Ancient Western Philosophy | Simply Philosophy

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Ancient Western Philosophy

Western Philosophy began in 585 BC with the first philosopher: Thales of Miletus in Greece. From there it continued to spread throughout Greece. The great thinkers Plato and Aristotle created an entire system to explain all that existed in the world. Later on, Greek culture and ideas were spread by the conquests of Alexander the Great and adopted by the Roman empire. From the Roman empire, Christianity absorbed Greek philosophy as a way of explaining and defending its own ideas. It follows that we can divide Ancient Western Philosophy into four periods: Presocratic, Classical, Hellenistic and Roman.

Presocratic philosophy begins with Thales and continues until Socrates. It included such thinkers as the early atomists who believed that everything was made out of indivisible solids, sophists who believed that argument was pointless, a whole school that believed that change did not ever happen (nor could it) and another individual who believed that absolutely everything changed. Practically every possible opinion you could start with begin in this period. The Milesians were the first philosophical school. Other major schools include the Pythagoreans, the Eleatics, the Sophists and the Pluralists. Important individuals include Heraclitus, Parmenides and Phythagoras of Samos.

Classical philosophy begins with the questions of Socrates, and continues with the major figures of Plato and Aristotle. It also includes a number of minor thinkers who lived at the same time. Plato and Aristotle are the major figures of this time period. Socrates is only known by the writings of his students. Antisthenes was a student of Socrates, and Aristotle had a number of his own students as well. Since Aristotle was Plato’s student, and Plato was Socrates’ student they belong to a single project in philosophy. Their philosophy sought to create a complete philosophical system that would answer all of the questions of the presocratics while including all of their actual insights.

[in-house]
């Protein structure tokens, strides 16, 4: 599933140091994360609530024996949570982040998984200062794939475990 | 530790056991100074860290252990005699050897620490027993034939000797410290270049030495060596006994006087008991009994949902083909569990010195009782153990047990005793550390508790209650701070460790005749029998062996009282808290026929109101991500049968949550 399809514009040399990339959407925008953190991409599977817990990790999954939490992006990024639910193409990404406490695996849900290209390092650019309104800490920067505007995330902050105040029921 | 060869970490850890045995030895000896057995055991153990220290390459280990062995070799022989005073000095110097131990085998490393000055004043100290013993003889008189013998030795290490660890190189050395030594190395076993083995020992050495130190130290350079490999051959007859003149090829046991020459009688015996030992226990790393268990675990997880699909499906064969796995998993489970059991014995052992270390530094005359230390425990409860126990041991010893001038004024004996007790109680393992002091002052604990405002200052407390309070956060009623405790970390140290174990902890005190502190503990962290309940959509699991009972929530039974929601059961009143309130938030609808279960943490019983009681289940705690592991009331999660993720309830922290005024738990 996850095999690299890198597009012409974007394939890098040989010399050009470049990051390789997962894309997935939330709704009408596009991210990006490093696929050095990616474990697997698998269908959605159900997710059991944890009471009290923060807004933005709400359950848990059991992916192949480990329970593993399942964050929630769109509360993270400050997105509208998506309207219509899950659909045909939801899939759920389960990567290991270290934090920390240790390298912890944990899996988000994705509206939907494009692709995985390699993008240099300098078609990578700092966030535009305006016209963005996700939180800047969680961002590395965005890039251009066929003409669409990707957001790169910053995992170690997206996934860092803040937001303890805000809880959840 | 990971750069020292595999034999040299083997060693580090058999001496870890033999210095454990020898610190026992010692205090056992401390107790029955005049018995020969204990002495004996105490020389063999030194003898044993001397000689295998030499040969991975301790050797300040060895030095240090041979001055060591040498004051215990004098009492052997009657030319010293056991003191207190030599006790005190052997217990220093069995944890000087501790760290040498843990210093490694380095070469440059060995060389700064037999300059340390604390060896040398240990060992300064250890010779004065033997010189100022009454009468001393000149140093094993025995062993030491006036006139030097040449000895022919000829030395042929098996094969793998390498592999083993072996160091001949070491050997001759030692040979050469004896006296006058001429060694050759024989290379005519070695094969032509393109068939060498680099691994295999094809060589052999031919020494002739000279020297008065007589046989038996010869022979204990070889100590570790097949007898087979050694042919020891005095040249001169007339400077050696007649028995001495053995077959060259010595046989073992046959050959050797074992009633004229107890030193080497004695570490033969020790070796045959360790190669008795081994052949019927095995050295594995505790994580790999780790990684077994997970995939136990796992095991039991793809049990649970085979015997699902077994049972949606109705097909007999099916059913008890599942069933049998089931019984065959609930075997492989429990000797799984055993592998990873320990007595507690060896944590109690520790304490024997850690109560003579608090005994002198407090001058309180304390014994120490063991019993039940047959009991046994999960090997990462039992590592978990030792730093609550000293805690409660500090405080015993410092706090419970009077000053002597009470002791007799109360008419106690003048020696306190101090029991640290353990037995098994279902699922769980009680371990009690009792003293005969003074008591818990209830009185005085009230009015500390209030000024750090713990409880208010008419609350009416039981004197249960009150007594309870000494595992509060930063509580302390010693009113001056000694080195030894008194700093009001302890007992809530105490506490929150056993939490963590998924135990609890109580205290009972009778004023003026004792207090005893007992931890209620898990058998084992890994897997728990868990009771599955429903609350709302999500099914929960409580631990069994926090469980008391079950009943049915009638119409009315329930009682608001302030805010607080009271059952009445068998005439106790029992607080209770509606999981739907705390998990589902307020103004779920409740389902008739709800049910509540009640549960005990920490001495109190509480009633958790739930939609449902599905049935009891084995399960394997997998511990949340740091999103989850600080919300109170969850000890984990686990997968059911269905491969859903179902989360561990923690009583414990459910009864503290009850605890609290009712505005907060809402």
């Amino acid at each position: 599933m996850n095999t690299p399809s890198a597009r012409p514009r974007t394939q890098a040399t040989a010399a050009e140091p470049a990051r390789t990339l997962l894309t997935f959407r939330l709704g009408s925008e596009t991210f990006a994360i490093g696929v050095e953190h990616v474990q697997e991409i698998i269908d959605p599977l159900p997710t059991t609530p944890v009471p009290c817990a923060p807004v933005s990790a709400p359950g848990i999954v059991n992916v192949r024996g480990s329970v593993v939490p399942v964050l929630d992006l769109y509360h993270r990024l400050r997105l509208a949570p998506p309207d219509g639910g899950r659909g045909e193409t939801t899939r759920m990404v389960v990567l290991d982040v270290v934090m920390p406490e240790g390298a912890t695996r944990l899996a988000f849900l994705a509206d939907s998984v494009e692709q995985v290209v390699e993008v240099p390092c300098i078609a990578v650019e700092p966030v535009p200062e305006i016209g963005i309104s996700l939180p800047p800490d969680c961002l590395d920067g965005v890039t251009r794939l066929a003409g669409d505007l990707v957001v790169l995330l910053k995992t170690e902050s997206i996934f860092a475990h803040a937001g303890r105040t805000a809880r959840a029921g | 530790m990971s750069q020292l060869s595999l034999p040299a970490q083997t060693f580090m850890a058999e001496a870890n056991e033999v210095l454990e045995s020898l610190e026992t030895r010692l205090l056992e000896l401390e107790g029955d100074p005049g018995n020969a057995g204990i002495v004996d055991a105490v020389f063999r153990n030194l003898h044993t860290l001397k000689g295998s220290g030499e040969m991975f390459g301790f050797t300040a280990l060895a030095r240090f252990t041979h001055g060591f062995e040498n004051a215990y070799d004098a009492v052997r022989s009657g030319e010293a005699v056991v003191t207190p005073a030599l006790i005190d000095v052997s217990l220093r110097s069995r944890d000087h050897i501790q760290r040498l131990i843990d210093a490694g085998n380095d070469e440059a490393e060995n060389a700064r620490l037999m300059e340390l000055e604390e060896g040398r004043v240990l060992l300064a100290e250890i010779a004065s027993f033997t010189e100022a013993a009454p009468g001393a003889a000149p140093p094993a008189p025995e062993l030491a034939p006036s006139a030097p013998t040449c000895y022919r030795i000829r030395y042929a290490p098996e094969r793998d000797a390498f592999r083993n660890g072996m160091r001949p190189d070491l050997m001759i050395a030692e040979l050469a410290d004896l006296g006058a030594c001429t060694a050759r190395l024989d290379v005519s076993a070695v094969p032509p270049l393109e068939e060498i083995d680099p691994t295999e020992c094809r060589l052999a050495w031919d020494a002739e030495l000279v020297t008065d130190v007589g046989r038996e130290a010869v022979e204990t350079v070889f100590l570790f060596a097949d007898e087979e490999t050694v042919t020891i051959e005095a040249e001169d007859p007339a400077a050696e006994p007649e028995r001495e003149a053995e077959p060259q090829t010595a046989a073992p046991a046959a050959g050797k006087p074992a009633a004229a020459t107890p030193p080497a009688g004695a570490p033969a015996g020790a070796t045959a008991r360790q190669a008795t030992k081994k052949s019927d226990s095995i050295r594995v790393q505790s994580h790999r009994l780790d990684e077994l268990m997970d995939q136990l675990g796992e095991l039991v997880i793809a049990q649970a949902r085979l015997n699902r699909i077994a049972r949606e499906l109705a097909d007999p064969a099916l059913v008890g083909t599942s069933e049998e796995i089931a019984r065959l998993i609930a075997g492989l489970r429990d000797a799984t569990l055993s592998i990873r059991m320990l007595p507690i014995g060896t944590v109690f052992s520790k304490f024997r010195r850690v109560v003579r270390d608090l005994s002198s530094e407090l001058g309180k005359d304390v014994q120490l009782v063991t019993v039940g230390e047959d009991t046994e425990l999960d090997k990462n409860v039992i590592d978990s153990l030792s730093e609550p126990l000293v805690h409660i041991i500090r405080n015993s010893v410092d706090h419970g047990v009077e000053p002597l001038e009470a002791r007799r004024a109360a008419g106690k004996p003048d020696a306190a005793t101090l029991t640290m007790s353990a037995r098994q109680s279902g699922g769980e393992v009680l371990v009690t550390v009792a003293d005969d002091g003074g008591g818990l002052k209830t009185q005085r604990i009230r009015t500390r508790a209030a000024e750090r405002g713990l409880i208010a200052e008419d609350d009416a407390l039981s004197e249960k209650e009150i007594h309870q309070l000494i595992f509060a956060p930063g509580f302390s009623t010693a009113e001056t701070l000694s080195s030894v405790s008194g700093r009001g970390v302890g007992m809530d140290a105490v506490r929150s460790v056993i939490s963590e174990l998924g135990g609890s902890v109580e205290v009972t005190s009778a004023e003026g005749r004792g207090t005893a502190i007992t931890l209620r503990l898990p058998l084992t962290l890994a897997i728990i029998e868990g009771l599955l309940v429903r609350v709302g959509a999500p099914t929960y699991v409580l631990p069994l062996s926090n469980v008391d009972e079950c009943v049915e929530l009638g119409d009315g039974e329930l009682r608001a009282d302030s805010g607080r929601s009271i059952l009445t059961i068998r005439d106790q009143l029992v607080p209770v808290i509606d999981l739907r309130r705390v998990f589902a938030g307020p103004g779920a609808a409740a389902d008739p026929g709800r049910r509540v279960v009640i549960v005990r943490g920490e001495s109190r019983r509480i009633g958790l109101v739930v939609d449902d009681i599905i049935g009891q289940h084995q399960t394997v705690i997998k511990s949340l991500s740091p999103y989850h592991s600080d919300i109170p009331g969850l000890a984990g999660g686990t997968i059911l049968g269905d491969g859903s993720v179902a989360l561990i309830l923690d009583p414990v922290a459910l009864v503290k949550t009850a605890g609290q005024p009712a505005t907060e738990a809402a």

Hellenistic philosophy began after Aristotle and continued until the rise of the Roman empire. The two dominant philosophies of the time were Stoicism and Epicureanism. The philosophy of Skepticism had a strong influence in various academies. Other philosophies of the time included Platonism, Peripateticism (the philosophy of Aristotle), Cynicism and individual philosophers that do not fit into any particular school of the time. This time period focused on physics, logic and ethics. Most philosophers also included their religious beliefs as an integral part of their philosophy.

Roman (or Imperial) philosophy begins at about 31BC and continues until pagan philosophy is outlawed by the emperor in the east in 529AD. In the West, we like to include Augustine in the medieval period, but strictly speaking he belongs to the Roman period of Ancient philosophy. This period is noted for producing commentaries on previous philosophers so that their writings could be understood in the current period. It also has much in common with Hellenistic philosophy.